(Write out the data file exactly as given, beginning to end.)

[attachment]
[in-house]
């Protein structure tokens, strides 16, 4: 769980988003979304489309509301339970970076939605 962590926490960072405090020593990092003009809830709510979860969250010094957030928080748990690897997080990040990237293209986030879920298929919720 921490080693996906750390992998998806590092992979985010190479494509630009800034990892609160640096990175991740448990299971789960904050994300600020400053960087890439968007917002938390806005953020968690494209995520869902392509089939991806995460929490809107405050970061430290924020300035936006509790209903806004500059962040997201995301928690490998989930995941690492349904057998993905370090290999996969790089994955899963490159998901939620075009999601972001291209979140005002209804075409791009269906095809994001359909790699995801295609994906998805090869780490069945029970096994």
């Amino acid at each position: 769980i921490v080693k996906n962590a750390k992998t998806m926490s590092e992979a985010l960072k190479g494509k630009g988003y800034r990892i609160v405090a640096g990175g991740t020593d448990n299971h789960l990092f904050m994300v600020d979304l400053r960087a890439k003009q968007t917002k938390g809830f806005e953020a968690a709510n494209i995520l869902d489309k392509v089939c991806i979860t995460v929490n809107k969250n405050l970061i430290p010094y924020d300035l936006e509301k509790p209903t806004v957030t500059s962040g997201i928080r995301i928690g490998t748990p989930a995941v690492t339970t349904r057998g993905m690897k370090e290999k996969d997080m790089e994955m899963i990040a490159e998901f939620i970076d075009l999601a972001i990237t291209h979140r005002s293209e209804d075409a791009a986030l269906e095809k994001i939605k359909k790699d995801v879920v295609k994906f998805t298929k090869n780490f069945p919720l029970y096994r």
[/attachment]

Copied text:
[in-house]
């Protein structure tokens, strides 16, 4: 769980988003979304489309509301339970970076939605 962590926490960072405090020593990092003009809830709510979860969250010094957030928080748990690897997080990040990237293209986030879920298929919720 921490080693996906750390992998998806590092992979985010190479494509630009800034990892609160640096990175991740448990299971789960904050994300600020400053960087890439968007917002938390806005953020968690494209995520869902392509089939991806995460929490809107405050970061430290924020300035936006509790209903806004500059962040997201995301928690490998989930995941690492349904057998993905370090290999996969790089994955899963490159998901939620075009999601972001291209979140005002209804075409791009269906095809994001359909790699995801295609994906998805090869780490069945029970096994």
């Amino acid at each position: 769980i921490v080693k996906n962590a750390k992998t998806m926490s590092e992979a985010l960072k190479g494509k630009g988003y800034r990892i609160v405090a640096g990175g991740t020593d448990n299971h789960l990092f904050m994300v600020d979304l400053r960087a890439k003009q968007t917002k938390g809830f806005e953020a968690a709510n494209i995520l869902d489309k392509v089939c991806i979860t995460v929490n809107k969250n405050l970061i430290p010094y924020d300035l936006e509301k509790p209903t806004v957030t500059s962040g997201i928080r995301i928690g490998t748990p989930a995941v690492t339970t349904r057998g993905m690897k370090e290999k996969d997080m790089e994955m899963i990040a490159e998901f939620i970076d075009l999601a972001i990237t291209h979140r005002s293209e209804d075409a791009a986030l269906e095809k994001i939605k359909k790699d995801v879920v295609k994906f998805t298929k090869n780490f069945p919720l029970y096994r």